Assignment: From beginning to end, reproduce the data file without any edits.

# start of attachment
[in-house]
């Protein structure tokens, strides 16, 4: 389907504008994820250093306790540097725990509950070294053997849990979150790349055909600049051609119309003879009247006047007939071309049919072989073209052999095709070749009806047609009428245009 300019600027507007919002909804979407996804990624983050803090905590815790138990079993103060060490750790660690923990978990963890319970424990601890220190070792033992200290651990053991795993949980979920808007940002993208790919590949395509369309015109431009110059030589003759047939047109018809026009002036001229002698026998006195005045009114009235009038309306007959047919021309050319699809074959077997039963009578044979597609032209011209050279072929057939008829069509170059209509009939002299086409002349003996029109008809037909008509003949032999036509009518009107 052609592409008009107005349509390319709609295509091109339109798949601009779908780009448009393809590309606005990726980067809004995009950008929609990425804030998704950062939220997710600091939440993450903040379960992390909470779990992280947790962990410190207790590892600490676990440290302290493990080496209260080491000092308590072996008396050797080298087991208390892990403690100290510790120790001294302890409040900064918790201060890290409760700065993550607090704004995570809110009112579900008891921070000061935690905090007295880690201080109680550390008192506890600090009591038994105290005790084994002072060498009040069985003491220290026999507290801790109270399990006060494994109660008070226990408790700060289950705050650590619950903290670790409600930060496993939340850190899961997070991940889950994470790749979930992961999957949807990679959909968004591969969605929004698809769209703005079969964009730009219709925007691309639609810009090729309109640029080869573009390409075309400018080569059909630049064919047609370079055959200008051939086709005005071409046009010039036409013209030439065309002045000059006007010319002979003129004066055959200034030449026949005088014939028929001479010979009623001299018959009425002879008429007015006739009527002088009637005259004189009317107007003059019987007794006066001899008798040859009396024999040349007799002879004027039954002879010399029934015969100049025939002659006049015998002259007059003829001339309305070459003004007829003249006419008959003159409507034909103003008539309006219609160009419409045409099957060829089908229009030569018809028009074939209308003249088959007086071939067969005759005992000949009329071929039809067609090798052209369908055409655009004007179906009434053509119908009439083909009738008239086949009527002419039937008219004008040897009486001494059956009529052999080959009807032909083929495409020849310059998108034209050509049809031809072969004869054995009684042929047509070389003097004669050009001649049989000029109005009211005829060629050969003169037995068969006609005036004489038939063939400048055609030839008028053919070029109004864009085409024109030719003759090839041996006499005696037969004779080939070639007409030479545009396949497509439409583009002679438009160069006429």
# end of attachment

[in-house]
């Protein structure tokens, strides 16, 4: 389907504008994820250093306790540097725990509950070294053997849990979150790349055909600049051609119309003879009247006047007939071309049919072989073209052999095709070749009806047609009428245009 300019600027507007919002909804979407996804990624983050803090905590815790138990079993103060060490750790660690923990978990963890319970424990601890220190070792033992200290651990053991795993949980979920808007940002993208790919590949395509369309015109431009110059030589003759047939047109018809026009002036001229002698026998006195005045009114009235009038309306007959047919021309050319699809074959077997039963009578044979597609032209011209050279072929057939008829069509170059209509009939002299086409002349003996029109008809037909008509003949032999036509009518009107 052609592409008009107005349509390319709609295509091109339109798949601009779908780009448009393809590309606005990726980067809004995009950008929609990425804030998704950062939220997710600091939440993450903040379960992390909470779990992280947790962990410190207790590892600490676990440290302290493990080496209260080491000092308590072996008396050797080298087991208390892990403690100290510790120790001294302890409040900064918790201060890290409760700065993550607090704004995570809110009112579900008891921070000061935690905090007295880690201080109680550390008192506890600090009591038994105290005790084994002072060498009040069985003491220290026999507290801790109270399990006060494994109660008070226990408790700060289950705050650590619950903290670790409600930060496993939340850190899961997070991940889950994470790749979930992961999957949807990679959909968004591969969605929004698809769209703005079969964009730009219709925007691309639609810009090729309109640029080869573009390409075309400018080569059909630049064919047609370079055959200008051939086709005005071409046009010039036409013209030439065309002045000059006007010319002979003129004066055959200034030449026949005088014939028929001479010979009623001299018959009425002879008429007015006739009527002088009637005259004189009317107007003059019987007794006066001899008798040859009396024999040349007799002879004027039954002879010399029934015969100049025939002659006049015998002259007059003829001339309305070459003004007829003249006419008959003159409507034909103003008539309006219609160009419409045409099957060829089908229009030569018809028009074939209308003249088959007086071939067969005759005992000949009329071929039809067609090798052209369908055409655009004007179906009434053509119908009439083909009738008239086949009527002419039937008219004008040897009486001494059956009529052999080959009807032909083929495409020849310059998108034209050509049809031809072969004869054995009684042929047509070389003097004669050009001649049989000029109005009211005829060629050969003169037995068969006609005036004489038939063939400048055609030839008028053919070029109004864009085409024109030719003759090839041996006499005696037969004779080939070639007409030479545009396949497509439409583009002679438009160069006429």